Religion

In 1835 John Ashley was on the shore at Clevedon with his son who asked him how the people on Flat Holm could go to church. For the next three months Ashley voluntarily ministered to the population of the island. From there he recognised the needs of the seafarers on the four hundred sailing vessels in the Bristol Channel and created the Bristol Channel Mission. He raised funds and in 1839 a specially designed mission cutter was built with a main cabin which could be converted into a chapel for 100 people, this later became first initiative of the Mission to Seafarers.[12]

Swimming Records

Ilfracombe to Swansea

The first person to swim the 30.5 nautical miles (56.5 km; 35.1 mi) from Ilfracombe to Swansea was Gethin Jones, who achieved the record on 13 September 2009, taking nearly 22 hours.[13]

Penarth to Clevedon

The youngest person to swim the Bristol Channel from Penarth to Clevedon is Gary Carpenter who at age 17 on August Bank Holiday 2007, swam the channel in 5 hours 35 minutes making him the youngest and fastest swimmer of the Bristol Channel. Gary Carpenter's coach Steve Price was the first ever person to swim from Penarth to Clevedon back in 1990.[14]

References

  1. ^ "Limits of Oceans and Seas, 3rd edition + corrections". International Hydrographic Organization. 1971. p. 42 [corrections to page 13]. http://www.iho-ohi.net/iho_pubs/standard/S-23/S23_1953.pdf. Retrieved 6 February 2010.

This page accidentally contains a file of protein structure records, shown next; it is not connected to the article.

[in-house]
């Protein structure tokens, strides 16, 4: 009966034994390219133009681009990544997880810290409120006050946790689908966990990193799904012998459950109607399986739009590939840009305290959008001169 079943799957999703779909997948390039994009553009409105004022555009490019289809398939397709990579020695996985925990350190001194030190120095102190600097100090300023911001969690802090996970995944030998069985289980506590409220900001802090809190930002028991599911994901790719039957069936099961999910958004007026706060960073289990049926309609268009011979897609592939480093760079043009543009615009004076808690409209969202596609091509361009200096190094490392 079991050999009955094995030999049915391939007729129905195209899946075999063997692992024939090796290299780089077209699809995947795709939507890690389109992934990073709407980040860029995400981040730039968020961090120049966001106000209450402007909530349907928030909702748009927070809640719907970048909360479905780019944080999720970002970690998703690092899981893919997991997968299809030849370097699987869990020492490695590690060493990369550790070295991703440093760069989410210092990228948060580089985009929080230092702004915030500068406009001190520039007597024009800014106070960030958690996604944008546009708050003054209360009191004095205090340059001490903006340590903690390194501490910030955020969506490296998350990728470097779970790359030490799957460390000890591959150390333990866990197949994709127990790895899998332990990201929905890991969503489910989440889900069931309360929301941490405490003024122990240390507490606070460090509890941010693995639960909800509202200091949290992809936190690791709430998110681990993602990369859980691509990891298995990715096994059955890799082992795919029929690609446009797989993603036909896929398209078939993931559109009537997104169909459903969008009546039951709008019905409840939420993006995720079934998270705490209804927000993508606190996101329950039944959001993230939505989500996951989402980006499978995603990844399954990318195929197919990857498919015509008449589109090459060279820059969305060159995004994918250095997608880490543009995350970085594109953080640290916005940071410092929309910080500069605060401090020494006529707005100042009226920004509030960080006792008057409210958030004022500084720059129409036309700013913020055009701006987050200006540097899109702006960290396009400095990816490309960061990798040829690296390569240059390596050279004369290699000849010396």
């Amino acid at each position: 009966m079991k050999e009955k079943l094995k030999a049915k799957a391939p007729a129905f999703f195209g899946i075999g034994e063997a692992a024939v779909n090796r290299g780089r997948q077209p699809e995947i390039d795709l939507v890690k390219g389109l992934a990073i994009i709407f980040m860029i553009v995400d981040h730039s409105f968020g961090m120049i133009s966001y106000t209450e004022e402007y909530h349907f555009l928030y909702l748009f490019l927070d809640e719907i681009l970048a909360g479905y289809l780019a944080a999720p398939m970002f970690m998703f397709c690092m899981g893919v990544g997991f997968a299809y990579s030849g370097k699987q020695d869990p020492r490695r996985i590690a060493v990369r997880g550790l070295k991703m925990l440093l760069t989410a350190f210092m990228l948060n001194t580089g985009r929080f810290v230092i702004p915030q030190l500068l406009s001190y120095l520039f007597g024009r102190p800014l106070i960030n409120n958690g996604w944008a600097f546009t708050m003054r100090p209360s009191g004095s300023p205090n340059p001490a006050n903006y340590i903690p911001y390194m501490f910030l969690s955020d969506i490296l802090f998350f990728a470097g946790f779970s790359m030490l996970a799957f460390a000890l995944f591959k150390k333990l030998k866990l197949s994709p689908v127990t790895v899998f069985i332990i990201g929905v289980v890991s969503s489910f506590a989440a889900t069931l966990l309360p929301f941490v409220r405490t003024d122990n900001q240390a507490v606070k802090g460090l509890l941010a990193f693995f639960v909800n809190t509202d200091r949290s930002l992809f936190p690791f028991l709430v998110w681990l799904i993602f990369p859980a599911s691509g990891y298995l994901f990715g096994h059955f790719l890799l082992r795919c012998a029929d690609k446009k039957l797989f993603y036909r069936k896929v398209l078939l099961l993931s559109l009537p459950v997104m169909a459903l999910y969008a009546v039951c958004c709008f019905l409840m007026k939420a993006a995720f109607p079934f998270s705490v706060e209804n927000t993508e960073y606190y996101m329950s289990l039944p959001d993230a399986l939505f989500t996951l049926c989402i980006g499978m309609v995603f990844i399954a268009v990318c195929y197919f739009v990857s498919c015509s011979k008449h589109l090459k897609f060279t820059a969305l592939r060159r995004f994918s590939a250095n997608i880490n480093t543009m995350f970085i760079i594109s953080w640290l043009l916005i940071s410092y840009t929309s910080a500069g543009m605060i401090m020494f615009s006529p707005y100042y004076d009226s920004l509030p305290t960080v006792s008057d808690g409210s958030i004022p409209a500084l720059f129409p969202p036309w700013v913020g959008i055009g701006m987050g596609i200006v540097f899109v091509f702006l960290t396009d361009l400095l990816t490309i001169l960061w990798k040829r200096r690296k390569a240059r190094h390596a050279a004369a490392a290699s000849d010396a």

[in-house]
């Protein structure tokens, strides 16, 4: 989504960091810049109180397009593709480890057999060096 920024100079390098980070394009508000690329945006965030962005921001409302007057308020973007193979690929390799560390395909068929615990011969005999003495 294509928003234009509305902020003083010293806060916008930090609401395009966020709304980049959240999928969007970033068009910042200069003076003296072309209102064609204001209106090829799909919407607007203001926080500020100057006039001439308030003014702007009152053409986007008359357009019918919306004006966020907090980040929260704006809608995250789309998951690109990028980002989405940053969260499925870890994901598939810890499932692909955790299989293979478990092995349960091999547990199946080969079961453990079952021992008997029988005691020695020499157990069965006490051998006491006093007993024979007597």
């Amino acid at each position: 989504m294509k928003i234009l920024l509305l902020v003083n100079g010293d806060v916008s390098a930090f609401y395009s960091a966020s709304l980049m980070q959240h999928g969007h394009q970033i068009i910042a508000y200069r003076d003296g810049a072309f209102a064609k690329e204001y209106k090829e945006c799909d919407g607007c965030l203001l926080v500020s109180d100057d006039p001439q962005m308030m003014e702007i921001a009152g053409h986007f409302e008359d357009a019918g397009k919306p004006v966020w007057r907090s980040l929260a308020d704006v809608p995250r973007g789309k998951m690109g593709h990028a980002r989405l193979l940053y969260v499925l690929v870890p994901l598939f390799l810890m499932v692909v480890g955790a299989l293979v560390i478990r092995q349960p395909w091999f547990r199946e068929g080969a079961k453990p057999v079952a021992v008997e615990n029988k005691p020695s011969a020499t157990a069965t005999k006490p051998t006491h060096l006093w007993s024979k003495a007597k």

2. ^ "Severn Estuary Barrage" (PDF). UK Environment Agency. 31 May 2006. http://www.environment-agency.gov.uk/commondata/acrobat/severnpositionmay2006_1508223.pd. Retrieved 2007-09-03. 
  3. ^ Chan, Marjorie A.; Archer, Allen William (2003). Extreme Depositional Environments: Mega End Members in Geologic Time. Boulder, Colorado: Geological Society of America. pp. 151. ISBN 0813723701. http://books.google.com/books?id=b3_1Ry0gDqEC&pg=PA152&lpg=PA152&dq=bristol+channel&source=web&ots=TQTXZ-PIhu&sig=SWfR3iDDyDCkMnAjdxboRxBZI2I#PPA151,M1. 
  4. ^ "Coast: Bristol Channel". BBC. http://www.bbc.co.uk/bristol/content/articles/2005/07/04/bristolchannel_feature.shtml. Retrieved 2007-08-27. 
  5. ^ "Lundy Island Marine Nature Reserve". Lundy.org. http://www.lundy.org.uk/inf/zone.html. Retrieved 2007-09-05. 
  6. ^ "Lundy Marine Nature Reserve". Lundy.org. http://www.lundy.org.uk/inf/mnr.html. Retrieved 2007-09-05. 
  7. ^ a b North Devon Ferries - The Story So Far
  8. ^ New ferry service to link Swansea with Devon
  9. ^ "Severn Tidal Power". Welsh Assembly Government. http://new.wales.gov.uk/topics/environmentcountryside/energy/severntidal/?lang=en. Retrieved 2008-09-01.